Miller, on the other hand, is a painter of emotional landscapes, born from his desire to create “visual music.” He is described as bold, magical and rhythmic, with work fresh from his imagination inspired by the years and geography that have sustained him.

“Personally I find a real sense of joy in looking at Miller’s landscapes,” says Steel. “With the strong colours, his compositions and the unexpected interpretations of nature, it just makes the clouds part.”

San Juan Island artist Joe Miller’s Sea Plane – 55″X 49″ oil on linen.

Raised in the Midwest U.S.A. with flat topography, Hendrick found her move to the San Juans offered a stacked perspective as she moved between the sea islands. It would profoundly influence her woodblock work, as seen in her abstract landscape prints. She blends the Pacific Northwest with the sensibilities of ancient China and Japan, creating highly technical, layered, ghostly images that shift like the backdrops of a stage.

Photography lies at the core of Dean’s artistic practice, but her pieces are ultimately multidisciplinary. In her spiritual meditations of the Salish Sea, she uses charcoal and wax on her prints to accentuate textures and moods related to her images of, and submerged in, the ocean. Often, quietly, the pieces allude to the effects of climate change and human interference on the ocean.

“My goal for viewers is to be immersed in these meditations, finding connections to their own ecology and spirituality,” says Dean. “My work encourages an awareness of how the natural realm sustains us and what we can do to preserve the environment, both for our own well-being and for the future of our planet.”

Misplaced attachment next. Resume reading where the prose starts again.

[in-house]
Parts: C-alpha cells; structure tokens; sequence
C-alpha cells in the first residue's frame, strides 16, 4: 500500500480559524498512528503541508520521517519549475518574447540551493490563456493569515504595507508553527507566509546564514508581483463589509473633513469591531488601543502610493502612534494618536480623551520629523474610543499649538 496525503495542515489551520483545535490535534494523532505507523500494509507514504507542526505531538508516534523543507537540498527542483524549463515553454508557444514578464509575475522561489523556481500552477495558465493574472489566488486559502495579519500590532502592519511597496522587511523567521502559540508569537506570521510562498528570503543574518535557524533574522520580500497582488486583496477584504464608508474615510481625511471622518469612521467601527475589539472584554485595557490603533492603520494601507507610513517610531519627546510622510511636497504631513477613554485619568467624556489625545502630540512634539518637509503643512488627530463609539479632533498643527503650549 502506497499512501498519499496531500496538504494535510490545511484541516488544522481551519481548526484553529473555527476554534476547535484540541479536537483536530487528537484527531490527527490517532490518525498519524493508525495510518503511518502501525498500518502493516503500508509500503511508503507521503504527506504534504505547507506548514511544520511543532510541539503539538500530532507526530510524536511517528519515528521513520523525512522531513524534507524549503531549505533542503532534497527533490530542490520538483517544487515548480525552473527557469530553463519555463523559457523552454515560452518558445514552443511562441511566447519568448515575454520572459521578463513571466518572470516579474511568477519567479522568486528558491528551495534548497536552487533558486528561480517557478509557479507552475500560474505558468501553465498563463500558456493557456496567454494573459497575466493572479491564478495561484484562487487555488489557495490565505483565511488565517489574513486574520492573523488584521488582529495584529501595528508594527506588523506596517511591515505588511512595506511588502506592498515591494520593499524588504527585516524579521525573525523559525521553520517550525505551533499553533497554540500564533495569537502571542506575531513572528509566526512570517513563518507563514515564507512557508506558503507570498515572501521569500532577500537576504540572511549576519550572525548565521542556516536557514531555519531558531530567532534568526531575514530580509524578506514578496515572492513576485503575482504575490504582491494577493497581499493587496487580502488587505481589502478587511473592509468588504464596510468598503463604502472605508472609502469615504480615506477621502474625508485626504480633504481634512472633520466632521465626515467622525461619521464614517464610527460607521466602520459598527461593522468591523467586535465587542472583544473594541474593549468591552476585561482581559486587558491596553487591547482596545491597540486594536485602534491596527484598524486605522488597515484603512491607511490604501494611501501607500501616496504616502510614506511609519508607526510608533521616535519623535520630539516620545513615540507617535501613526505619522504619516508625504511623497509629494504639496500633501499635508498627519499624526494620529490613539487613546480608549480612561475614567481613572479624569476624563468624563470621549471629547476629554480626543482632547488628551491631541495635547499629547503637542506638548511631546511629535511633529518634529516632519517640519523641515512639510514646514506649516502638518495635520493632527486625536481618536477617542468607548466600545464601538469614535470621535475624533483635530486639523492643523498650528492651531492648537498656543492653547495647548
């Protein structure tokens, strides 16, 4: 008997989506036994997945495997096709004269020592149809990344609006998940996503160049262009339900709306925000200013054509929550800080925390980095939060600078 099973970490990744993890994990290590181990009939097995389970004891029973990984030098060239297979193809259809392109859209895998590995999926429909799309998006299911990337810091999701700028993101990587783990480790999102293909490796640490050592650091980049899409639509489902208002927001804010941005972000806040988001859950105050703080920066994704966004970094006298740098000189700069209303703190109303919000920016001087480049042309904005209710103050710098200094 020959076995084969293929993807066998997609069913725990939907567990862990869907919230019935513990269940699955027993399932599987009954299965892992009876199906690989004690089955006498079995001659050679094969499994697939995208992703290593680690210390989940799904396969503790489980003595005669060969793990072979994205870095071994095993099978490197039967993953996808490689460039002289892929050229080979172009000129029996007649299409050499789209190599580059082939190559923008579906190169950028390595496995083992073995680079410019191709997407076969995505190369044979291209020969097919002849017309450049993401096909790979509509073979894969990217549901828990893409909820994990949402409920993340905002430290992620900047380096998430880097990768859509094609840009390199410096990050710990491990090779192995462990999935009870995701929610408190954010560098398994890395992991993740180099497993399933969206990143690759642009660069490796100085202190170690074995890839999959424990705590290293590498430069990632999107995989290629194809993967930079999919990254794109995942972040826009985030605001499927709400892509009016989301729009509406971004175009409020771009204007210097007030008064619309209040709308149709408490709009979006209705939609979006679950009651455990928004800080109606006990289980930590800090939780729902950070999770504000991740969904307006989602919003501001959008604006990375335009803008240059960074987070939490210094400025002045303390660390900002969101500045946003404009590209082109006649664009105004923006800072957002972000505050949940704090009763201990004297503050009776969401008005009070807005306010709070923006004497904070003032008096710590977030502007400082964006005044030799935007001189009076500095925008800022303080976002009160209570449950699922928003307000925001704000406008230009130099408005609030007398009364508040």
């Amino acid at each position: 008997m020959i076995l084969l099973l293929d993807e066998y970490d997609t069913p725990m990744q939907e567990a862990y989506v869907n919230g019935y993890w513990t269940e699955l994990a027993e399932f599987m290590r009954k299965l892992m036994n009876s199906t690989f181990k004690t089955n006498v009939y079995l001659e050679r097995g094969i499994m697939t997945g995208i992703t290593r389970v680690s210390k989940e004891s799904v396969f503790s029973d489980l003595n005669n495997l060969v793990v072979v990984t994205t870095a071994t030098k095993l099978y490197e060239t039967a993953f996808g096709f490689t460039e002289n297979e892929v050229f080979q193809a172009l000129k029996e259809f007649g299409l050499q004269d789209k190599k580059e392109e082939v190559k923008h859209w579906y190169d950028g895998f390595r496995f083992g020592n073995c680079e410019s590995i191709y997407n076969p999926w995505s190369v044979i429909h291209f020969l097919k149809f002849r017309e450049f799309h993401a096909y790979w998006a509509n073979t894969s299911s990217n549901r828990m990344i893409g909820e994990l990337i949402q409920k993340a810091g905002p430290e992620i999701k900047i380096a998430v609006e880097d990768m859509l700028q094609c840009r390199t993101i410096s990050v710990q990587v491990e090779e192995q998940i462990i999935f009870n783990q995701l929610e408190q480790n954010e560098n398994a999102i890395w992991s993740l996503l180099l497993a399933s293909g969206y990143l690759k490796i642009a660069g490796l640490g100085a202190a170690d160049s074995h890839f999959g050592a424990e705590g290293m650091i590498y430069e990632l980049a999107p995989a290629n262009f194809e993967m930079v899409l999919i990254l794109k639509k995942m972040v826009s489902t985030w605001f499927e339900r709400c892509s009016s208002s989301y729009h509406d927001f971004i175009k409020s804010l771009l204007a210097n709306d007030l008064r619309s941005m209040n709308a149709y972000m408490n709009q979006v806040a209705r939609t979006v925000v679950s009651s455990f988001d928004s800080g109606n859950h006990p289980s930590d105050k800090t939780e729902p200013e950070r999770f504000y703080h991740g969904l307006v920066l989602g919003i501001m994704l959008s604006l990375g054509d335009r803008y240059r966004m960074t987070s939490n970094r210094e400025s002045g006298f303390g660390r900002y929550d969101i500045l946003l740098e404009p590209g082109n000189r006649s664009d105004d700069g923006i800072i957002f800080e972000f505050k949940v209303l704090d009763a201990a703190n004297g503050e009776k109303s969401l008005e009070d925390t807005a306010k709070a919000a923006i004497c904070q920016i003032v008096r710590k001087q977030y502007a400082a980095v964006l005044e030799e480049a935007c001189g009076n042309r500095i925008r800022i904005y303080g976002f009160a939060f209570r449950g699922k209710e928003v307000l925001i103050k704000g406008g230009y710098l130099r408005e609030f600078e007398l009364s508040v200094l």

With the theme of cross-border creativity, connection and cultural exchange at the forefront, the dialogue gets underway with two artist panels on Saturday, April 22. Mixing the Gulf Island and San Juan artists equally into different six-person panels, the first free public panel starts at 10:30 a.m. at ArtSpring and the second is at 2 p.m. at Mahon Hall, moderated by curators Steel and McCallum.

Volunteer opportunities at both exhibitions to be gallery ambassadors are still open.

The Southern Gulf Islands artists will be journeying down to the San Juan Islands Museum of Art for display from Sept. 22 to Dec. 4.

For more on the ArtSpring’s Archipelago exhibition, see